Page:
1 Kings 4:20-34 – The Hallmark Channel Chick-Flicks Teach Us Something After All…

Posted: November 6, 2018 in 11-1 Kings

1 Kings 4:20-34
Solomon’s Prosperity & Wisdom

In our culture, we have an investment mentality. If you invest money in something, you expect an increase in value or a dividend or interest on what you have invested. We often have the same view of the Christian faith. For example, if we are obedient to God’s Word (and not play theological gymnastics to avoid it) and tithe, there are those who believe that God will give us riches and prosperity. For example, if we are obedient and follow God’s call on our lives, there are those who believe that there will be no hardship or trials that will come their way. We often think that if we are obedient to God in whatever way that may be made known to us that God will grant us our wishes for a wonderful life with the storybook ending.

If you have a wife or a daughter, you do realize that right now this time of year is the “Christmas movie” season on cable channels such as the Hallmark Channel. My wife spent all day this past Saturday watching a marathon of these movies on that cable outlet while I was watching college football. The typical pattern of these movies is to me often how we have to come about our understanding of God’s blessings on our obedience. The typical model in “chick-flicks” films such as these Hallmark Channel Christmas movies is one that is quite often used in film. It is “boy meets girl/boy gets girl/conflict/boy loses girl/boy realizes what is really important/boy gets girl back.” That is often how we come about our understanding of God’s blessing of our obedience.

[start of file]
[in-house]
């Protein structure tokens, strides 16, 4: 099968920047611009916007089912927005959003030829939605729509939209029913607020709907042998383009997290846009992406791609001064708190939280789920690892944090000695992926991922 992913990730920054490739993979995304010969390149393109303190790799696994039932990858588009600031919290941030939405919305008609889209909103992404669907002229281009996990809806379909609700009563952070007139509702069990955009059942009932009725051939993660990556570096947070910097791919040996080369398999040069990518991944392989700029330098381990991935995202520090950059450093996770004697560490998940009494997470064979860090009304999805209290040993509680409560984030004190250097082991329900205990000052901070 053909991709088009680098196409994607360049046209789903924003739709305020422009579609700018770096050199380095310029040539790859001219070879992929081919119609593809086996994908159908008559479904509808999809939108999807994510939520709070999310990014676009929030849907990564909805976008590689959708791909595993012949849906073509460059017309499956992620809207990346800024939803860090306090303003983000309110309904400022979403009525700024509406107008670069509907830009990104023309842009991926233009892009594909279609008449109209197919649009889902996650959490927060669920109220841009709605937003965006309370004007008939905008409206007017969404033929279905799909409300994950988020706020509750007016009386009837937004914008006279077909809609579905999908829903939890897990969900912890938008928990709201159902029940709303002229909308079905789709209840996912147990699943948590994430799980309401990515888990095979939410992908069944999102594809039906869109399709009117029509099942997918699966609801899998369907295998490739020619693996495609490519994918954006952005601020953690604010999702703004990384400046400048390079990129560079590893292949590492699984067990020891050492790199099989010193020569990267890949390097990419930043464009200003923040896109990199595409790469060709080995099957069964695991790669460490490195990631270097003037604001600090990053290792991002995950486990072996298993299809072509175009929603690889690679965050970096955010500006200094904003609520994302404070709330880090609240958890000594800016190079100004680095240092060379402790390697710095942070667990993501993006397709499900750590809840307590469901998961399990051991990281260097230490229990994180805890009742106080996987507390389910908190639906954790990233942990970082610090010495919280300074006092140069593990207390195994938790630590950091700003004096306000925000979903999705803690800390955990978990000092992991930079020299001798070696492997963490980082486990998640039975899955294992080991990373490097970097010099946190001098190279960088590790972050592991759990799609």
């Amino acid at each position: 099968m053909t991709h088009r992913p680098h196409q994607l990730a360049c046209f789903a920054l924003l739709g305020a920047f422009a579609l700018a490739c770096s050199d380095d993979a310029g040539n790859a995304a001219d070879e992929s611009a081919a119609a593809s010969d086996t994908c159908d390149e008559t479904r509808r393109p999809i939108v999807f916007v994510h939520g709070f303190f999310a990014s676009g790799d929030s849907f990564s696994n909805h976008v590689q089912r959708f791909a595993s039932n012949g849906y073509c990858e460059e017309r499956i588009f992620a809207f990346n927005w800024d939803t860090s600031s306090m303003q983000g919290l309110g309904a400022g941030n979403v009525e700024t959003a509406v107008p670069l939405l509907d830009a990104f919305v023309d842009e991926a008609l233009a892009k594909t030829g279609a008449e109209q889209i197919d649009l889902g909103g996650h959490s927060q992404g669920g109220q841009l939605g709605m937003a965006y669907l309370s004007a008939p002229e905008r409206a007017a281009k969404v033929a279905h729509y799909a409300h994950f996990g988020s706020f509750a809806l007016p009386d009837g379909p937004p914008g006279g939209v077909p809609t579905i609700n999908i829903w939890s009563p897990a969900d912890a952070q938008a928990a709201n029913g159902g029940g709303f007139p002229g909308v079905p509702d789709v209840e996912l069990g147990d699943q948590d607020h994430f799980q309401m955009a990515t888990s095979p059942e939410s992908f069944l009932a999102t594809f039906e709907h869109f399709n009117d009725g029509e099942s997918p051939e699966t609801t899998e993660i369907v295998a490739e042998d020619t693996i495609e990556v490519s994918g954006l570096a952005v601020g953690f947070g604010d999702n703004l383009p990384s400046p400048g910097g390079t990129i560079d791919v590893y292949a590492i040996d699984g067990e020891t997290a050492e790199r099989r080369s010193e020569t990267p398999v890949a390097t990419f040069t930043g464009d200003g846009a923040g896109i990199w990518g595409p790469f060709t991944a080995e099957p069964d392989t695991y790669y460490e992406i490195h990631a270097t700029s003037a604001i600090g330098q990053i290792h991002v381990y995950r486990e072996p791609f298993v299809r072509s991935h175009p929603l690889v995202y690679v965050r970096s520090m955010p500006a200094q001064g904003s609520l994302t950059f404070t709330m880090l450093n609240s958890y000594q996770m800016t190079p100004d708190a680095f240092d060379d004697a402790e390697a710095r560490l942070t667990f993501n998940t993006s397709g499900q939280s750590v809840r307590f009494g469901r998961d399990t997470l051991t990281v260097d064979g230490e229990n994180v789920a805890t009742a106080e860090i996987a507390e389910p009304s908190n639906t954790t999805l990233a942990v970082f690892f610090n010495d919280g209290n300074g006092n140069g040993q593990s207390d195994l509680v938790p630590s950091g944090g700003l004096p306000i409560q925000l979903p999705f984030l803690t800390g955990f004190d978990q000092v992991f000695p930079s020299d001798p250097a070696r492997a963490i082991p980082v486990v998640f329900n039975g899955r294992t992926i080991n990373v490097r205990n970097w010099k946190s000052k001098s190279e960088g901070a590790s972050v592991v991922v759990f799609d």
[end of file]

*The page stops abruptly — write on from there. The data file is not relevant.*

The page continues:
With that idea in mind, let’s read about the prosperity of Israel during much of Solomon’s reign as we read 1 Kings 4:20-34:

20 The people of Judah and Israel were as numerous as the sand on the seashore. They were very contented, with plenty to eat and drink. 21 [a]Solomon ruled over all the kingdoms from the Euphrates River[b] in the north to the land of the Philistines and the border of Egypt in the south. The conquered peoples of those lands sent tribute money to Solomon and continued to serve him throughout his lifetime.

22 The daily food requirements for Solomon’s palace were 150 bushels of choice flour and 300 bushels of meal[c]; 23 also 10 oxen from the fattening pens, 20 pasture-fed cattle, 100 sheep or goats, as well as deer, gazelles, roe deer, and choice poultry.[d]

24 Solomon’s dominion extended over all the kingdoms west of the Euphrates River, from Tiphsah to Gaza. And there was peace on all his borders. 25 During the lifetime of Solomon, all of Judah and Israel lived in peace and safety. And from Dan in the north to Beersheba in the south, each family had its own home and garden.[e]

26 Solomon had 4,000[f] stalls for his chariot horses, and he had 12,000 horses.[g]

27 The district governors faithfully provided food for King Solomon and his court; each made sure nothing was lacking during the month assigned to him. 28 They also brought the necessary barley and straw for the royal horses in the stables.

29 God gave Solomon very great wisdom and understanding, and knowledge as vast as the sands of the seashore. 30 In fact, his wisdom exceeded that of all the wise men of the East and the wise men of Egypt. 31 He was wiser than anyone else, including Ethan the Ezrahite and the sons of Mahol—Heman, Calcol, and Darda. His fame spread throughout all the surrounding nations. 32 He composed some 3,000 proverbs and wrote 1,005 songs. 33 He could speak with authority about all kinds of plants, from the great cedar of Lebanon to the tiny hyssop that grows from cracks in a wall. He could also speak about animals, birds, small creatures, and fish. 34 And kings from every nation sent their ambassadors to listen to the wisdom of Solomon.